The mild winter also meant that we were able to ride more often than not. We are headed into spring with a decent fitness level and a better canter than we had last fall. I no longer fear losing a knee on the fence. I will leave you with a short video of our right lead canter. http://www.youtube.com/watch?v=gyapbarXUVg
Hunters have deer season, Elmer Fudd has “wabbit season,” and equestrians have mud season. The season started early this year because of the unseasonably warm winter. I have survived 9 years of mud season with my Thoroughbred Cigar. His nickname is pigboy for a very good reason. I was hoping that Ike would not be a fan of the mud, but as luck would have it, he too is a pigboy. As I approached his paddock this morning, I knew I would have my work cut out for me. Both sides were caked on mud. His mane and tail had clumps of mud. I’m not sure how he was able to see through the fly mask for all the mud smears. There was some serious consideration of just grooming the saddle and girth area and leaving the rest. My OCD won out and I groomed the entire body. There was dust and hair flying everywhere. Such a lovely feeling to have gritty teeth. When I was done, I was dirtier than Ike, or so I thought. Upon exiting the barn into the daylight, I then noticed all the spots that I missed. Ooops. No wonder Cigar stuck his tongue out as we’d ride by. Must have been his opinion of my grooming skills.
Had a short but productive ride. Continued to work on our body control on circles.
Ike is now back in his paddock, any bets on how long he stayed clean?
One would think that loading your horse that trailered to Virginia from Florida would be an easy task. How wrong that line of thinking was. Ike lulled me into a false sense of confidence when he hopped on the Keifer slant load and headed to a clinic last fall. We hitched it up again in February for another clinic. He showed some reluctance to load after the second clinic was over, but after 15 minutes gave up and hopped aboard. We noticed then that he was a bit cramped with the slanted stall, soooo we traded in the Kiefer for a lovely Twi-Lite straight load with extra long stalls to accomodate Baby Huey’s expanding dimensions. Clinic #3 was scheduled for early March, so the new trailer was hitched, the tack was loaded, and we just needed the horse. After 2 hours, my ever patient husband noted that we would not make it by our prescribed ride time and that I needed to decide what to do – give up or muster on. I knew we could not give up, so my saint of a trainer came out and we worked for three hours before there was success. Had to resort to the “If you want your dinner, you will eat it on the trailer method.” Yes, I know, bribery is not the ideal method. I like to think of it as positive reinforcement. It works wonders with the dogs, and it is working with Ike. He will now walk right on the trailer when he sees me holding that pink bucket. Practice makes perfect, so hopefully this chapter is closed and we can move on to the next challenge.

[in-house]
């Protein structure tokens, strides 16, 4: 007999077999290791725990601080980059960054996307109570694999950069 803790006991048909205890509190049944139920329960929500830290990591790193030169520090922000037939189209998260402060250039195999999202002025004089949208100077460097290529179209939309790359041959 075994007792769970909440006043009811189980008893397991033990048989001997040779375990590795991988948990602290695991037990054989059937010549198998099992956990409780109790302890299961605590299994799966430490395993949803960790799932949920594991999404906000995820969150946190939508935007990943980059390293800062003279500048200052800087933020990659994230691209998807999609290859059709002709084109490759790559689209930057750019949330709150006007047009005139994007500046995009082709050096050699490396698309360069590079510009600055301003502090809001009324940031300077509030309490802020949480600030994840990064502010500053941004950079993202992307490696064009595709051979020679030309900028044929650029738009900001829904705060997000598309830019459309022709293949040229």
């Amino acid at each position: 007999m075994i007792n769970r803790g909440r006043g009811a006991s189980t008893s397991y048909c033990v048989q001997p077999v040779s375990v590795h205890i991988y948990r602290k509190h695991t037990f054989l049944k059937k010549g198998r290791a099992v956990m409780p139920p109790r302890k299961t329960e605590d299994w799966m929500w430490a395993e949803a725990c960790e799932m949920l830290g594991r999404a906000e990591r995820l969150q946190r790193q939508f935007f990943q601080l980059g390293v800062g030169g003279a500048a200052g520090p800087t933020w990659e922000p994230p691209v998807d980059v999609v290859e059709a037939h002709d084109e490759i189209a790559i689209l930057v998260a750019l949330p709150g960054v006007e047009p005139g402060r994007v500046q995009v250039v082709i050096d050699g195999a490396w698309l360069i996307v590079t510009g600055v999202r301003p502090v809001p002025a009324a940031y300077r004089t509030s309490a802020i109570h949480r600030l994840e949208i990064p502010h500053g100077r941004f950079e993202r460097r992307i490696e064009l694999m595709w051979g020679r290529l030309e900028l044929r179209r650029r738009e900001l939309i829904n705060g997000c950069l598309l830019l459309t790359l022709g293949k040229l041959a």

The cool new ride:
The weather pattern that has emerged this spring is very odd. The horses still have their winter coats and have to face 70++ degree days. Toss in a 75 minute lesson, and you have one very sweaty horse and rider.
It is sometimes hard to remember that Ike is only three when you see his hulking presence (he already wears an 84 inch blanket). We then start moving and you are quickly reminded that he is a baby. He is surprisingly straight on centerline, but put us on a circle and it is reminicent of the centrifuge in microbiology lab. No matter how hard I try to move the whole horse around a precise 15 meter circle, the hind quarters fall out and we drift into a larger and larger circle. My dearest trainer is a godsend. She knows just what we need at any given moment to stop the drift, but unfortunately, there are times that I am unable to execute the necessary action. I just don’t have the physical strength to stop the drifting at the trot and canter, so we go back to the walk and start over. I suppose if I had not taken a 20 year hiatus from riding, that my skill set would be greater and I might stand a better chance with this young, unbalanced creature. Thank goodness he is a good natured and tolerant fellow. Even more important, I’m learning to be patient with us both.
So if you are like I was last year, you are probably wondering “what is an American Dutch Harness Horse?” Otherwise known as a Tuigpaard, an ADHH is a warmblood who is primarily bred as a driving horse. The breed was developed in the Netherlands and the studbook is kept by the Koninklijk Warmbloed Paardenstamboek Nederland (Royal Warmblood Horse Studbook of the Netherlands) or KWPN. In the past few years, a handful have come to North America and the American Dutch Harness Horse Association maintains the registry; they are sought after by driving and saddleseat enthusiasts. It is noted on Wikipedia that “a few have distinguished themselves in sport, rather than show, though they are the exception. Some of the successful sport Dutch Harness Horses include Constance Menard‘s Lianca and Anneke Muilwijk’s Atuur, both of which compete in dressage.” We are hoping to be one of the exceptions as well.
Ike’s sire, Majesteit, is a well known ADHH sire (http://pets.webshots.com/photo/2086962950105966466FdDtOm). To date, I’ve only seen the high knee action when Ike gets nervous while out in his paddock. If we ever progress to the higher levels of dressage, I’m hoping that this ability will provide us with a better than average piaffe and passage…all in good time.
Commanders Eisenhower, AKA Ike, is my three year old American Dutch Harness Horse. He joined the family last August. I am a 43 year old amateur rider who started taking dressage lessons in 2005 on my now retired off-the-track-Thoroughbred who didn’t always want to participate in my chosen activity. With Ike, I’m hoping with all fingers crossed that I have found a cooperative partner. I thought it would be fun to chronicle our ups and downs as we both continue to learn the art of dressage.